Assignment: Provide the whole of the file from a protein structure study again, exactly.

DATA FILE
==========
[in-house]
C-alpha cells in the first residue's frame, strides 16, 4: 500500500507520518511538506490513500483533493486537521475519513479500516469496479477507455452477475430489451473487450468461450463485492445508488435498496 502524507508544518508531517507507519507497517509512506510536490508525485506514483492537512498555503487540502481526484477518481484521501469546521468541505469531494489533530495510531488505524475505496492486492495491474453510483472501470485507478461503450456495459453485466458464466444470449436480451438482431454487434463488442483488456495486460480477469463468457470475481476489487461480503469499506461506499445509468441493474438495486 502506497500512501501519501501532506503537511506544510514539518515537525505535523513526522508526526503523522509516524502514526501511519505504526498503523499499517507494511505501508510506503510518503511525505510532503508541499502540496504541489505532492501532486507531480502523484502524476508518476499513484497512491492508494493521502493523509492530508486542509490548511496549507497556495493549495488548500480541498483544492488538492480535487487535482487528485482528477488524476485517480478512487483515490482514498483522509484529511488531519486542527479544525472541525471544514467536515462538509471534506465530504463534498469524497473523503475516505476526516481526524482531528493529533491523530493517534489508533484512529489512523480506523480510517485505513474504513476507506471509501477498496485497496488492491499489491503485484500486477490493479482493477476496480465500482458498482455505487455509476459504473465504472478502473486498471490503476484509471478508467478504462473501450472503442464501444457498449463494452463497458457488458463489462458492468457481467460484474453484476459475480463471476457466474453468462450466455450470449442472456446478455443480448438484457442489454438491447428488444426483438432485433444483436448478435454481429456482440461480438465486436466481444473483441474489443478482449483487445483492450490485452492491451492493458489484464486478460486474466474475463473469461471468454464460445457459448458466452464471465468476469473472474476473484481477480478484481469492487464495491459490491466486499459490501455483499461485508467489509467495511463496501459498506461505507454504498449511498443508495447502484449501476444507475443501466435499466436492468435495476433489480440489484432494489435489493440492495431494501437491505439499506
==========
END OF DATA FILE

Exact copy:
[in-house]
C-alpha cells in the first residue's frame, strides 16, 4: 500500500507520518511538506490513500483533493486537521475519513479500516469496479477507455452477475430489451473487450468461450463485492445508488435498496 502524507508544518508531517507507519507497517509512506510536490508525485506514483492537512498555503487540502481526484477518481484521501469546521468541505469531494489533530495510531488505524475505496492486492495491474453510483472501470485507478461503450456495459453485466458464466444470449436480451438482431454487434463488442483488456495486460480477469463468457470475481476489487461480503469499506461506499445509468441493474438495486 502506497500512501501519501501532506503537511506544510514539518515537525505535523513526522508526526503523522509516524502514526501511519505504526498503523499499517507494511505501508510506503510518503511525505510532503508541499502540496504541489505532492501532486507531480502523484502524476508518476499513484497512491492508494493521502493523509492530508486542509490548511496549507497556495493549495488548500480541498483544492488538492480535487487535482487528485482528477488524476485517480478512487483515490482514498483522509484529511488531519486542527479544525472541525471544514467536515462538509471534506465530504463534498469524497473523503475516505476526516481526524482531528493529533491523530493517534489508533484512529489512523480506523480510517485505513474504513476507506471509501477498496485497496488492491499489491503485484500486477490493479482493477476496480465500482458498482455505487455509476459504473465504472478502473486498471490503476484509471478508467478504462473501450472503442464501444457498449463494452463497458457488458463489462458492468457481467460484474453484476459475480463471476457466474453468462450466455450470449442472456446478455443480448438484457442489454438491447428488444426483438432485433444483436448478435454481429456482440461480438465486436466481444473483441474489443478482449483487445483492450490485452492491451492493458489484464486478460486474466474475463473469461471468454464460445457459448458466452464471465468476469473472474476473484481477480478484481469492487464495491459490491466486499459490501455483499461485508467489509467495511463496501459498506461505507454504498449511498443508495447502484449501476444507475443501466435499466436492468435495476433489480440489484432494489435489493440492495431494501437491505439499506